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Kodak Invites Rivals To Jump On Infoimaging Bandwagon



Kodak Invites Rivals To Jump On Infoimaging Bandwagon

by Diane Berkenfeld

Although Eastman Kodak is generally viewed as the creator of the term "Infoimaging,"—one of the photo industry's hottest buzzwords—the company wants other manufacturers, even some of Kodak's closest rivals, to jump on the Infoimaging bandwagon.
That was the word from Carl Gustin, chief marketing officer for Eastman Kodak, who spoke about Infoimaging at the January PMDA meeting in New York City. In his remarks, Gustin extended an invitation to Kodak's competitors to use the term Infoimaging as a way to change the perception of the imaging industry.
"Most people don't think of our [imaging] industry as broad, important, or ubiquitous, but it is," he said, adding that since imaging touches so many aspects of everyday life, Kodak wants to get the word out, about just how massive the industry is.
The Eastman Kodak Company has not trademarked the term Infoimaging, which Kodak defines as "a $225 billion dollar industry created by the convergence of image science and information technology. It represents the evolution of communication through pictures, both moving and still."
As imaging evolves from traditional photography to digital imaging more people are touched by the industry, Gustin noted, from the companies whose products now fall under the heading of imaging, to the person who now utilizes digital images within their workday, to parents taking snapshots of their children.
When asked how the photo/imaging retailer would benefit from Infoimaging, he replied, "As technology advances that will integrate imaging into our everyday lives seamlessly, people will use imaging more, and sales will increase." Retailers who can provide their customers with the ease of use of imaging's changes with technology, will benefit the industry, by helping it grow.

Illustrations courtesy of Eastman Kodak As technology advances, growth and market opportunities increase for everyone in the industry. As Gustin put it, "We're all going to be busy."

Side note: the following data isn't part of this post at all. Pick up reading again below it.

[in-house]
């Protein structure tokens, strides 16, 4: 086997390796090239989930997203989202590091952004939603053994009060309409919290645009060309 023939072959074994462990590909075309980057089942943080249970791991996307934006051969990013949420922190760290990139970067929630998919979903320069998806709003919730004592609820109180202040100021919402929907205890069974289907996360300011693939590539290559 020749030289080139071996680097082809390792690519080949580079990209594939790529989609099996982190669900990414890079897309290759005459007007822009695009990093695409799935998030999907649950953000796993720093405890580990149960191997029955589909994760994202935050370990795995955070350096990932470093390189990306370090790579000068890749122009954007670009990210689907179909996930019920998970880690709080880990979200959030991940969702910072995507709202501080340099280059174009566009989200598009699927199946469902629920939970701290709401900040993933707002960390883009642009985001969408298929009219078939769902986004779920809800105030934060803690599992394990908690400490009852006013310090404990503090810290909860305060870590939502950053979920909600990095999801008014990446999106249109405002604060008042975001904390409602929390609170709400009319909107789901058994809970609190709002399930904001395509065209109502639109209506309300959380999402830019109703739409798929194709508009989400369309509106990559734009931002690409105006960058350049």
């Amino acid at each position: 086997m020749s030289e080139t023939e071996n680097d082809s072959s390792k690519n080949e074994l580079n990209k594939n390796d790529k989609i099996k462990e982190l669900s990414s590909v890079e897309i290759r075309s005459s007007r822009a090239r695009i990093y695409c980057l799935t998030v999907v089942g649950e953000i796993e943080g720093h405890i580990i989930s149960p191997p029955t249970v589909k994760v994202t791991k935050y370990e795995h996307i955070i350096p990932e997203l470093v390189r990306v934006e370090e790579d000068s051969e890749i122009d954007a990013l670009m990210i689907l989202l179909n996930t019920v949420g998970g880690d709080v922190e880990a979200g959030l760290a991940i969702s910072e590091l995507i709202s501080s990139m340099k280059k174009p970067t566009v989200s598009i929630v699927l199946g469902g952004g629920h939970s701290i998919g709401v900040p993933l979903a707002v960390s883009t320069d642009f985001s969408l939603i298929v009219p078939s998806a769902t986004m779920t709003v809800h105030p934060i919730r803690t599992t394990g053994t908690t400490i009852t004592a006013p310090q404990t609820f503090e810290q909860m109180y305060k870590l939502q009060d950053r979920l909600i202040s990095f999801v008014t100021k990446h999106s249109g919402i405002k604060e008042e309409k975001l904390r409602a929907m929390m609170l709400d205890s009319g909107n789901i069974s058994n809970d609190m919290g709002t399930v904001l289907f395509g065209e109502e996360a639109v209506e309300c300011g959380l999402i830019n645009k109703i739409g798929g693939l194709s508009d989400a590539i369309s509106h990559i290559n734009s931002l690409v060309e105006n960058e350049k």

He noted that Infoimaging is made up of the infrastructure, devices, and services and media industries. While each are impressive on their own, they all encompass some form of imaging, under the umbrella of Infoimaging, Gustin said.
A number of the newer technologies that make up Infoimaging include: Infrastructure: Online Imaging Networks, Servers and Storage; Services and Media: Writable CDs and CD-Roms, Image-Enabled E-Commerce; and Devices: Wireless Devices, X-Ray Laser Output.
Gustin pointed out that images transform markets and drive up the value of Infoimaging. Add images to radio ($3 billion industry) transforming it into television ($30 billion industry); add images to songs ($4.3 billion industry) and it translates to music videos ($15 billion industry); add images to e-mail (16 million users) and it is transformed into the World Wide Web (407 million users); add net-surfing ($1 billion industry) and images together and the result is e-commerce ($45 billion industry).
"We live in a Net economy," said Gustin. "That economy is driven by commerce. And Net commerce is not possible without images. A lot of companies are now involved in the distribution of images. However, most of the world doesn't think of imaging beyond film and pictures. We all have to correct that perception and take credit for what we've done and what we're becoming. We're at the heart of a lot of new technology advances." Carl Gustin with members of the PMDA Board of Directors. (Pictured left to right) James Chung, dir. Financial Relations, Fuji Photo Film, U.S.A.; Kathy Schneider, group publisher, Cygnus Business Media; Carl Gustin, senior v.p. & CMO, Eastman Kodak; Jackie Augustine, v.p. & group publisher PriMedia; Joe Diliberto, g.m. & v.p. Photo Specialty, Consumer Imaging, Eastman Kodak.
Photo by Diane Berkenfeld

   







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